6th April 2023
Technology and Domestic Violence
You may be aware that domestic abuse comes in many different forms and whilst this may manifest as threatened or actual violence whether physical or sexual, there are many other patterns of behaviour that constitute abuse including coercive and economic control, and psychological abuse. The Government has defined domestic abuse as “any incident of controlling, coercive, threatening behaviour, violence or abuse between those aged 16 or over who are, or have been, intimate partners or family members regardless of gender or sexuality”.
This means that in a relationship there can be many ways in which one person might abuse another and not always in the most obvious ways. For example, making the provision of money conditional, constant criticism of a person, denigration of that person in front of others, making them feel that it would be wrong to do things for themselves or to be remotely independent can all be abusive. When in a long-term relationship, it may be difficult to recognise patterns of behaviour as these can become the norm and it is important to remember this may not be just a partner, but this also includes other family members. People who are suffering from such behaviour may take time to realise the extent of what is happening and will need support and kindness to see their way through.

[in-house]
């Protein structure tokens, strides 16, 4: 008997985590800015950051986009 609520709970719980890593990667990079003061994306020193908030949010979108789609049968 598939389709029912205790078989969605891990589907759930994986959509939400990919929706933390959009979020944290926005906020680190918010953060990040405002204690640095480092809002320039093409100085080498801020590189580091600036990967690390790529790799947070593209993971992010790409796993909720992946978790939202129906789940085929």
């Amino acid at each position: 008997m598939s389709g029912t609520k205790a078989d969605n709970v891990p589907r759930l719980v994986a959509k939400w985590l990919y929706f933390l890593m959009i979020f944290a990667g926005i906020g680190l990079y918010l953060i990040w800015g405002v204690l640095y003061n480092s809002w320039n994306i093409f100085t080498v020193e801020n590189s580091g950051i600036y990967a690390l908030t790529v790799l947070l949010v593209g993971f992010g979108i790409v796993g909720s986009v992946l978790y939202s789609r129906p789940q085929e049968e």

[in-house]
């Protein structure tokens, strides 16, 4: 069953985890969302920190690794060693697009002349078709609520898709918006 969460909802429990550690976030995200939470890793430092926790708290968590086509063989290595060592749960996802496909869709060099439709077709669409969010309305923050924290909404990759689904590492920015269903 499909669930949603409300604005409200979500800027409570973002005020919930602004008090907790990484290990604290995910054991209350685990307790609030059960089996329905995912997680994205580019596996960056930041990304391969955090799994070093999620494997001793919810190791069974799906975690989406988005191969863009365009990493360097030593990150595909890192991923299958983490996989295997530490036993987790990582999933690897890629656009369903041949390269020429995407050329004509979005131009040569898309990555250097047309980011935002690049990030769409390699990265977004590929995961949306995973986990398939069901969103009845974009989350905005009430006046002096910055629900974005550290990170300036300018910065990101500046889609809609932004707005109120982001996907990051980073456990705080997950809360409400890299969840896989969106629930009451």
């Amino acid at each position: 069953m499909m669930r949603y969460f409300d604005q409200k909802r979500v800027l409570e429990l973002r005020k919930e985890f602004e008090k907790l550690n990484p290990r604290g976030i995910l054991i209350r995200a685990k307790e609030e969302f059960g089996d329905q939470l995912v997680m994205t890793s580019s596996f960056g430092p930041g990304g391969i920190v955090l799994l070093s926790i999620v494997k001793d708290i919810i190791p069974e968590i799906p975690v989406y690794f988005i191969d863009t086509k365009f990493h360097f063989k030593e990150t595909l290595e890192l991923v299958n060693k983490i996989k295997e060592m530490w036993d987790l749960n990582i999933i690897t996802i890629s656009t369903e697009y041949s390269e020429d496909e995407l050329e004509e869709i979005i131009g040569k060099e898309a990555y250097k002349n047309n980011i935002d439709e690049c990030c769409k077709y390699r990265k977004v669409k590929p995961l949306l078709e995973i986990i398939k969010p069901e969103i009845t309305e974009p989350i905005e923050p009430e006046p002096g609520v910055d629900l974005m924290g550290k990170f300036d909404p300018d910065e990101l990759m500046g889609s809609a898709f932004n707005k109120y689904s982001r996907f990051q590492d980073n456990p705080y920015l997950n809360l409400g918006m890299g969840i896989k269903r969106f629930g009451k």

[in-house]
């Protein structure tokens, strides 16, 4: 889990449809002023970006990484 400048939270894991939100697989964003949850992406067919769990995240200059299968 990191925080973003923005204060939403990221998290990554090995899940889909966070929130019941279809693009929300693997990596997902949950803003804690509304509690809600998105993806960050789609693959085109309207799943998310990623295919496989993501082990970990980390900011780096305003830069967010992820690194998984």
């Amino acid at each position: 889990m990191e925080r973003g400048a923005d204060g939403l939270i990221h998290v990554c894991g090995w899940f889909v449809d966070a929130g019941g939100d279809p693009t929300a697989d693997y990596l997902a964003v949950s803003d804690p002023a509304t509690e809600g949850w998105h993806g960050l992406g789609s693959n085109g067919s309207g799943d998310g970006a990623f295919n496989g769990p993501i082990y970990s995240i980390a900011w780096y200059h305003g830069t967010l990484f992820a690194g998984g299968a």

However, if they do manage to leave the relationship what might happen next? It is not always the case that the party left behind takes the situation in their stride and abuse can continue after the relationship ends. This can manifest in friends being given intimate information to embarrass the party concerned, rude and threatening text messages being sent and inappropriate comments on Facebook posted. Whilst one might expect some sort of initial emotional fallout which may be possible to manage if this escalates beyond acceptable levels, it must be taken seriously. In some cases, parties may be watched or followed, the perpetrator may turn up at a place of work or outside their home, threats may be made. If there are children in the relationship they can be caught in the cross fire and almost certainly will bear the brunt of their parents’ criticism of the parent who left the relationship. In some cases, it may not be safe for children to see their parent and supported visits may be considered.
Of concern is the fact technology now offers many opportunities for abuse and it is important to be aware of this. Social media can allow a platform for improper grievances to be aired. If a party has sent intimate photographs, these could be inappropriately shared. Video footage has been released all in an effort to undermine the party concerned and to make them more vulnerable. There have been cases where email addresses have been accessed, passwords bypassed, and parties have found their personal data exposed.
At Buss Murton we will take matters seriously, there are civil remedies available to you under the Family Law Act 1996. We can assist you with an application to the Family Court for a non-molestation order to protect you from harassment and abuse and an occupation order if you need, safely, to return to your home. Please call our Margaret Sculpher at our Cranbrook office to discuss matters remembering that we offer a free 30-minute no obligation initial appointment.